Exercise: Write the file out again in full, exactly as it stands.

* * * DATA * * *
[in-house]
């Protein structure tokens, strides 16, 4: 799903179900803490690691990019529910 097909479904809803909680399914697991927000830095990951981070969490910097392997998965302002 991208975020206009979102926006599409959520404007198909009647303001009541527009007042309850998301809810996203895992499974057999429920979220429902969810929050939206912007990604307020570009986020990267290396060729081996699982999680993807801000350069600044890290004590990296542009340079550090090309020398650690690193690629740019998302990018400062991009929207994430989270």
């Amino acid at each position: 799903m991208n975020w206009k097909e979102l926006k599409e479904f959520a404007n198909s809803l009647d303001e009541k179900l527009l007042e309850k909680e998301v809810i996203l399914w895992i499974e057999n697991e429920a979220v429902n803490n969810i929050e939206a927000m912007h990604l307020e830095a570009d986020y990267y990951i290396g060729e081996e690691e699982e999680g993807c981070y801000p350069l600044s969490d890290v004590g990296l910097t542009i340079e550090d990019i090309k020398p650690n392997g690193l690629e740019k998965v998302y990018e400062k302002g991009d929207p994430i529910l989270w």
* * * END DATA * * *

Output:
[in-house]
């Protein structure tokens, strides 16, 4: 799903179900803490690691990019529910 097909479904809803909680399914697991927000830095990951981070969490910097392997998965302002 991208975020206009979102926006599409959520404007198909009647303001009541527009007042309850998301809810996203895992499974057999429920979220429902969810929050939206912007990604307020570009986020990267290396060729081996699982999680993807801000350069600044890290004590990296542009340079550090090309020398650690690193690629740019998302990018400062991009929207994430989270």
């Amino acid at each position: 799903m991208n975020w206009k097909e979102l926006k599409e479904f959520a404007n198909s809803l009647d303001e009541k179900l527009l007042e309850k909680e998301v809810i996203l399914w895992i499974e057999n697991e429920a979220v429902n803490n969810i929050e939206a927000m912007h990604l307020e830095a570009d986020y990267y990951i290396g060729e081996e690691e699982e999680g993807c981070y801000p350069l600044s969490d890290v004590g990296l910097t542009i340079e550090d990019i090309k020398p650690n392997g690193l690629e740019k998965v998302y990018e400062k302002g991009d929207p994430i529910l989270w």